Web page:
PS4 has been a smash hit in the West but has struggled to take off in Japan since its arrival in the region in February.
The machine had a fantastic launch selling 322,083 units in its first two days, bettering the PS3's Japanese launch performance by 88,443 units. Since then, however, it has slowed considerably and is now being outsold week-on-week by not just the Wii U but also the PS3.
Sony Computer Entertainment boss Andrew House has told Eurogamer that the reason is at least in part due to the fact that Japanese developers have been less willing to commit to the hardware than Western studios.
"It's doing okay [in Japan]," he said. "There was a slight level of concern around the viability of the console market in Japan [and] we're conscious of the fact we have not had yet the sort of groundswell of native content from Japanese publishers and developers. I view that as temporary.
"There's definite developer and publisher enthusiasm for the platform, especially having seen the overarching success it's had in markets outside of Japan For whatever reasons, when we were evangelising around the platform, we were having a tougher sell with Japanese publishers and developers.”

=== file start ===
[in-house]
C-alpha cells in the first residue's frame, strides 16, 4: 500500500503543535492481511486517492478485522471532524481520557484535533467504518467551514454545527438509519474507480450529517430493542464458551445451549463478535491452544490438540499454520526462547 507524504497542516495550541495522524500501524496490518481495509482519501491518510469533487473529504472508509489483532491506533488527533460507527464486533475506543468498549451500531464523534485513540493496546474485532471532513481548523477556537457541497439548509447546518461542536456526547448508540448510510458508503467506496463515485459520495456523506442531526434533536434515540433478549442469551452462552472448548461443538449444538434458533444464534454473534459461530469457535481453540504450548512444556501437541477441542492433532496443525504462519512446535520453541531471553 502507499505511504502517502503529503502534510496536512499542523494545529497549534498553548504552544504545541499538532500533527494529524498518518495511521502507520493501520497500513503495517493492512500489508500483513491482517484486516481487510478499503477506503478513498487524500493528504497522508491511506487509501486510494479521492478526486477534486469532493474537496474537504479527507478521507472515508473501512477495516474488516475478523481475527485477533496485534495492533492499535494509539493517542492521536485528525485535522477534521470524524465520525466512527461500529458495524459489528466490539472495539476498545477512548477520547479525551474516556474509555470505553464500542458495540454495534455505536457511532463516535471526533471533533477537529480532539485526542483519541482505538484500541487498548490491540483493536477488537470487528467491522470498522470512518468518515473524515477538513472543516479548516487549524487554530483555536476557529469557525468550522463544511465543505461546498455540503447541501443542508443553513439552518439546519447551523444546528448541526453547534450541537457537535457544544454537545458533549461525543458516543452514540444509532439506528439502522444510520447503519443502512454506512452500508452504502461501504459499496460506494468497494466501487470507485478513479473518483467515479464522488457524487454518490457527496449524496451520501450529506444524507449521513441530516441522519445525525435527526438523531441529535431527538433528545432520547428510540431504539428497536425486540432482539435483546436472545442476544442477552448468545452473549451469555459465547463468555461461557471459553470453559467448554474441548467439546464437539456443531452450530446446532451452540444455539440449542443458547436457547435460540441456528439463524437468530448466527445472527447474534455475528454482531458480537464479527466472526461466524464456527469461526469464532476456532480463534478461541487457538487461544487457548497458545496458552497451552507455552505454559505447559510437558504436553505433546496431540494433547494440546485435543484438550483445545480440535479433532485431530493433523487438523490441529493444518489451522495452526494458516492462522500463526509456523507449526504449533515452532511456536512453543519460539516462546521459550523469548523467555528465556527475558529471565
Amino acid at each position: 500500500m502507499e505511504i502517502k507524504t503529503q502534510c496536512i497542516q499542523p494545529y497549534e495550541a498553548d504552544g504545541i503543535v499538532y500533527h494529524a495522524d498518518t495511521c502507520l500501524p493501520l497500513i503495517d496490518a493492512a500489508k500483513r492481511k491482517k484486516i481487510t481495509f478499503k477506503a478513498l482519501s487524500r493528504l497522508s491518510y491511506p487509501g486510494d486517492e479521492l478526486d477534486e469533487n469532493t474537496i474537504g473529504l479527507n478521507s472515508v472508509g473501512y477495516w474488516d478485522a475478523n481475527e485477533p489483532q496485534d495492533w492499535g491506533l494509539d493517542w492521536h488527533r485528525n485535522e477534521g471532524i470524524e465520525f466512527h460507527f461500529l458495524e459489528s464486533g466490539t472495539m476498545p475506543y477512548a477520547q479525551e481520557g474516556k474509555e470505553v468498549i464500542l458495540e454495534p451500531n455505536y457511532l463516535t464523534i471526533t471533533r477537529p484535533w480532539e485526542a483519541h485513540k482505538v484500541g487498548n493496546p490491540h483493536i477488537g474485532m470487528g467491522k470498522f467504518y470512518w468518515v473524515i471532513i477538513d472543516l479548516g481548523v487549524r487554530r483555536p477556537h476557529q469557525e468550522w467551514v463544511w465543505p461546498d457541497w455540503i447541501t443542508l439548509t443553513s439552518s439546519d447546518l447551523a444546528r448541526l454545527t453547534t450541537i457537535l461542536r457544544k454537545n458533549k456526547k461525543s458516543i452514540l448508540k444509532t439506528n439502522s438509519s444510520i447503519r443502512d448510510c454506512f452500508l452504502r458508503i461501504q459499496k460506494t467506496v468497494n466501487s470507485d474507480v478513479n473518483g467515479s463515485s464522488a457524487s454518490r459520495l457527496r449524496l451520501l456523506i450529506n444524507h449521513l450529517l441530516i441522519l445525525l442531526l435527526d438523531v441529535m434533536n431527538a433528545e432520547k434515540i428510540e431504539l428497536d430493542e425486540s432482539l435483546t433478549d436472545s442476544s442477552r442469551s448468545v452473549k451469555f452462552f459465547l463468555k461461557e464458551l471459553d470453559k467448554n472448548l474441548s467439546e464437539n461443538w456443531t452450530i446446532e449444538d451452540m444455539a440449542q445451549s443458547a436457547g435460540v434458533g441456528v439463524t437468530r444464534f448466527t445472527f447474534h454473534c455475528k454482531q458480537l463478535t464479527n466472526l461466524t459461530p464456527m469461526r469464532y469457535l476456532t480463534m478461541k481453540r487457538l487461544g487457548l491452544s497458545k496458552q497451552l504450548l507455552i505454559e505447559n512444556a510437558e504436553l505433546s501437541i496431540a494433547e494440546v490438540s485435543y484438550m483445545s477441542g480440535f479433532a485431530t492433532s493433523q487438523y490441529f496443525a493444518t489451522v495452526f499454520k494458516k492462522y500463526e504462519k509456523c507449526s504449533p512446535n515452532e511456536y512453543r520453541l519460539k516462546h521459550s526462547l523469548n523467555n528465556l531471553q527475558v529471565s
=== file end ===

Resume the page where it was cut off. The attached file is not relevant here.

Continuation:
House added that while streaming media services have proved immensely popular in the West and driven even more consumers to consoles, to date such services have failed to make an impact in Japan, therefore eradicating that extra buying incentive for modern consoles.
"We'll see over time great games coming from Japanese publishers and developers,” he added. “That's point number one. Point number two, which is hampering us a little bit, is for a variety of other structural reasons around the entertainment industry in Japan, we're not seeing that secondary usage. Those two are colluding together."